Obama gave a wonderful speech thanking his young Chicago staff, and telling them how inspired they make him. It comes across as extremely sincere, more for all the pausing and "errs" and thought he puts in than the crying, but, that too.
There's a bit of "what could have been" for me, watching it; I probably could have been in the room for it, if I'd made different choices. I worked for Obama's web team at Blue State Digital in 2008, on the campaign's donation system, event planning platform, and many other things. Working at Blue State's boiler room in Boston, my connection to the official Obama campaign was a little indirect, but only a little. I moved to DC soon after, and in the years since have met a great number of people who worked on the 2008 campaign in Chicago and around the country. I also know folks who worked for the DNC leading up to 2010, and more recently friends who've gone to work for Obama and other Democrats around the country for 2012.
Though no one ever explicitly asked me to go to Chicago this year, some certainly implied I could. If I'd wanted to and asked around, I know I could have gone. It probably would have been a lot of fun, with, as it turned out, a euphoric ending. Certainly in 2008, it was an incredible thrill to celebrate with a team that worked directly towards its conclusion.
I suspect the reason that my friends' invitations stayed implicit was that anyone who knows me well knows that I'm really into my work at the Sunlight Foundation. My Kool-Aid consumption is obvious. Democracy-building stuff like what I get to do at Sunlight -- high impact, legitimately non-partisan, and infrequently for show -- is heavily addicting in its own way. It's not that I'd shun working for a Democrat so as to keep some sort of party-agnostic credentials; lots of people work together in DC that have easily discernible and opposing affiliations. I've just found something else worth pouring myself into for a while.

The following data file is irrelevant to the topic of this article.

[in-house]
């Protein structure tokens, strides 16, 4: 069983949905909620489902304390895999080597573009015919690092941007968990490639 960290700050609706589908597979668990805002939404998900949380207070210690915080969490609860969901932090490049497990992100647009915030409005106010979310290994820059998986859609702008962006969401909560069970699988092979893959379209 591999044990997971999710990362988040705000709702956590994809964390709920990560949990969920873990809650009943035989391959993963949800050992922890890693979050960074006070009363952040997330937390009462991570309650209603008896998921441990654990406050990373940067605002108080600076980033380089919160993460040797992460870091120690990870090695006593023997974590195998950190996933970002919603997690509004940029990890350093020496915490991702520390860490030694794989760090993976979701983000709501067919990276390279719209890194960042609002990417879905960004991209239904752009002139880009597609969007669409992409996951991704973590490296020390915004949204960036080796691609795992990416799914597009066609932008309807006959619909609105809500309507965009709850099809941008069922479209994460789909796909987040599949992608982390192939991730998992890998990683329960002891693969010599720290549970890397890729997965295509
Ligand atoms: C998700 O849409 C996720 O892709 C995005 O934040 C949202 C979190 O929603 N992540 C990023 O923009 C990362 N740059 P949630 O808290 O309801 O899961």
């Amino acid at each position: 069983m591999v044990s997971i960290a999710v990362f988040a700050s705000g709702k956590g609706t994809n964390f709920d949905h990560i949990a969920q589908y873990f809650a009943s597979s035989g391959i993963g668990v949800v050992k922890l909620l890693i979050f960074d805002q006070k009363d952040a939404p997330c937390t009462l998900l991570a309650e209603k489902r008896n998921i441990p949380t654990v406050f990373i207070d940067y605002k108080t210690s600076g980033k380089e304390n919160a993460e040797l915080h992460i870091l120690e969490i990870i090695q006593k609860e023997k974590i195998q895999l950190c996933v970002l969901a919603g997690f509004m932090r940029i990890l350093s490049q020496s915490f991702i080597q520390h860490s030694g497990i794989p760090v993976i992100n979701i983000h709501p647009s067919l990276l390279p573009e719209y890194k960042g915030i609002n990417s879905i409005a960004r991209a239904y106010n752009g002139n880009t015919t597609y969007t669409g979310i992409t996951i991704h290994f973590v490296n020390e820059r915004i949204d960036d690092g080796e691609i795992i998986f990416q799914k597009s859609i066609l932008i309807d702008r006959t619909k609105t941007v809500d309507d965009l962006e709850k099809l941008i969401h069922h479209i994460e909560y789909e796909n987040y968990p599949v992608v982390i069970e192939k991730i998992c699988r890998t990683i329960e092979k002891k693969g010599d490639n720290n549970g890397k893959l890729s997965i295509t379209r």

It was the right call. All the best things I've done at the Sunlight Foundation have been in 2012. I'm actually making things change now in a way that I never felt in 2010 or 2011. And I knew it was the right call; I was never even tempted. But watching this video reminds me that it was a call I made, even if it didn't take a lot of thought. There was another path there, and it's entirely possible that by taking it I could have made a big difference on the campaign, and put myself in a position to make even bigger ones in cycles to come. I could have gotten into that game. A lot of the dreams I had as a kid, and still have, are very compatible with those kinds of choices.
Fortunately, so are the ones I made. I will allow myself some jealousy, though, for the staffers who get to feel a euphoria and sense of contribution this week many times greater than what I felt in 2008 -- and in a cycle where the Obama campaign's strategy and staff may be seen (by the more attentive historian) as a decisive force equal to that of changing demographics. Congratulations to the team in Chicago and around the US, and to President Obama.